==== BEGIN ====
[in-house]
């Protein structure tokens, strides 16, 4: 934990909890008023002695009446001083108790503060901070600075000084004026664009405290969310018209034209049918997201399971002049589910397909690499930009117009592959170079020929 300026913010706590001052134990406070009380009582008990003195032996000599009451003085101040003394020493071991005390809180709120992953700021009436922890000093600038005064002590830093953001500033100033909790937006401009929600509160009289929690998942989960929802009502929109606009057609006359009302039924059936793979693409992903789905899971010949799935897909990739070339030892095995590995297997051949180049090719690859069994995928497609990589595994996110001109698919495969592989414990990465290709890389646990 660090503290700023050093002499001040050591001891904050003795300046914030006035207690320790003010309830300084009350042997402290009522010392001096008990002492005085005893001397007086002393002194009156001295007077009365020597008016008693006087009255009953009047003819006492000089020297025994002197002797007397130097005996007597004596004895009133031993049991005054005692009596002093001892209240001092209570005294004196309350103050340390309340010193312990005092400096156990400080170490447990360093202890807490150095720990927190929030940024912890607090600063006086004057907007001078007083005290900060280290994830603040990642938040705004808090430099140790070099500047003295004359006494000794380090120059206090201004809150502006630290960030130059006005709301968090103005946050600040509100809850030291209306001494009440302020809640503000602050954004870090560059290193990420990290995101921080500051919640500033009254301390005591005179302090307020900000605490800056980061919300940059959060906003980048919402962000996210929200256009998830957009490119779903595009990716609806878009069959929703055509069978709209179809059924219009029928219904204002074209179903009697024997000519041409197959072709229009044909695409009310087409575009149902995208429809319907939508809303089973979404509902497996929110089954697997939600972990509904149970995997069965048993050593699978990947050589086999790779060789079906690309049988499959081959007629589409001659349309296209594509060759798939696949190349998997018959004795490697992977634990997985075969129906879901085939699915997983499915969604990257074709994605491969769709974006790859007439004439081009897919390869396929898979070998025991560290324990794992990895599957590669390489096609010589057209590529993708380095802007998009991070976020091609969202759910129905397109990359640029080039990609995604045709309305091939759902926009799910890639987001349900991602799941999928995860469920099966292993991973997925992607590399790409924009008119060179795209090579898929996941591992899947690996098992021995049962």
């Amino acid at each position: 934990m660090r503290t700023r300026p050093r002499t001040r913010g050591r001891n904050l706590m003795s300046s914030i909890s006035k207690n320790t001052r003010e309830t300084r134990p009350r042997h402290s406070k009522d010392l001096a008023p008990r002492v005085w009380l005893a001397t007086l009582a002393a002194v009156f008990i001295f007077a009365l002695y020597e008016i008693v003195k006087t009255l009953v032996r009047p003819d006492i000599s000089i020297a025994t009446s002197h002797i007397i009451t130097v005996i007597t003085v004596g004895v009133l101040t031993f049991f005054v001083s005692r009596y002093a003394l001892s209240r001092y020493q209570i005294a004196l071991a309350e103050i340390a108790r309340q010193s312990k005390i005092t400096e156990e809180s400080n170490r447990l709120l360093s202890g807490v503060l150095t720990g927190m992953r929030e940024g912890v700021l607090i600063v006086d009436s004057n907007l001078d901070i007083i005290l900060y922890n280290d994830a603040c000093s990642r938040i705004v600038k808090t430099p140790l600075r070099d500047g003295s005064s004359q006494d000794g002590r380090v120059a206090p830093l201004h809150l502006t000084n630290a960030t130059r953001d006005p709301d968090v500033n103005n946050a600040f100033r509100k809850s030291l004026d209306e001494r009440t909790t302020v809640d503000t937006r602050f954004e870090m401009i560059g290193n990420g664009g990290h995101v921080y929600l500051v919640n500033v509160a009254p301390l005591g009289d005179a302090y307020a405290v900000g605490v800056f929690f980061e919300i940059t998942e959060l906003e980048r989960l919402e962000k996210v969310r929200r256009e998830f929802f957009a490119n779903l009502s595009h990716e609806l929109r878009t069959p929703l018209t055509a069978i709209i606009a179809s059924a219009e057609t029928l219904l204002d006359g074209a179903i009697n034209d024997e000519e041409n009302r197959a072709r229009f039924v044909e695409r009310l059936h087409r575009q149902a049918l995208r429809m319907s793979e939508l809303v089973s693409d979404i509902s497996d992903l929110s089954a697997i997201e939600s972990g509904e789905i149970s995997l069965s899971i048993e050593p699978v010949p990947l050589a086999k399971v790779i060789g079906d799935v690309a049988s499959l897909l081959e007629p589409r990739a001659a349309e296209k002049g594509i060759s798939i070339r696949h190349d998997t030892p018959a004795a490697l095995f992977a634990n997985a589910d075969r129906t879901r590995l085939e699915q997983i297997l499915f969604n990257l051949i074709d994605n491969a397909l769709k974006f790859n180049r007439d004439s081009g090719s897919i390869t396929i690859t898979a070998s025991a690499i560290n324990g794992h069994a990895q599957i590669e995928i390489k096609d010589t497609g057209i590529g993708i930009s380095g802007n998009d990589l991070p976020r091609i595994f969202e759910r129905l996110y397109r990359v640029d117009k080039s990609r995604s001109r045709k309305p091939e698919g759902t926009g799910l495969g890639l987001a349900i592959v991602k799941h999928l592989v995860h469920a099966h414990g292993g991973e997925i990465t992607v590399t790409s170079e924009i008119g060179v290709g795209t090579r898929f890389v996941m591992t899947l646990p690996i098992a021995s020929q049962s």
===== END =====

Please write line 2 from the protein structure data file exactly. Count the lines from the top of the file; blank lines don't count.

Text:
């Protein structure tokens, strides 16, 4: 934990909890008023002695009446001083108790503060901070600075000084004026664009405290969310018209034209049918997201399971002049589910397909690499930009117009592959170079020929 300026913010706590001052134990406070009380009582008990003195032996000599009451003085101040003394020493071991005390809180709120992953700021009436922890000093600038005064002590830093953001500033100033909790937006401009929600509160009289929690998942989960929802009502929109606009057609006359009302039924059936793979693409992903789905899971010949799935897909990739070339030892095995590995297997051949180049090719690859069994995928497609990589595994996110001109698919495969592989414990990465290709890389646990 660090503290700023050093002499001040050591001891904050003795300046914030006035207690320790003010309830300084009350042997402290009522010392001096008990002492005085005893001397007086002393002194009156001295007077009365020597008016008693006087009255009953009047003819006492000089020297025994002197002797007397130097005996007597004596004895009133031993049991005054005692009596002093001892209240001092209570005294004196309350103050340390309340010193312990005092400096156990400080170490447990360093202890807490150095720990927190929030940024912890607090600063006086004057907007001078007083005290900060280290994830603040990642938040705004808090430099140790070099500047003295004359006494000794380090120059206090201004809150502006630290960030130059006005709301968090103005946050600040509100809850030291209306001494009440302020809640503000602050954004870090560059290193990420990290995101921080500051919640500033009254301390005591005179302090307020900000605490800056980061919300940059959060906003980048919402962000996210929200256009998830957009490119779903595009990716609806878009069959929703055509069978709209179809059924219009029928219904204002074209179903009697024997000519041409197959072709229009044909695409009310087409575009149902995208429809319907939508809303089973979404509902497996929110089954697997939600972990509904149970995997069965048993050593699978990947050589086999790779060789079906690309049988499959081959007629589409001659349309296209594509060759798939696949190349998997018959004795490697992977634990997985075969129906879901085939699915997983499915969604990257074709994605491969769709974006790859007439004439081009897919390869396929898979070998025991560290324990794992990895599957590669390489096609010589057209590529993708380095802007998009991070976020091609969202759910129905397109990359640029080039990609995604045709309305091939759902926009799910890639987001349900991602799941999928995860469920099966292993991973997925992607590399790409924009008119060179795209090579898929996941591992899947690996098992021995049962």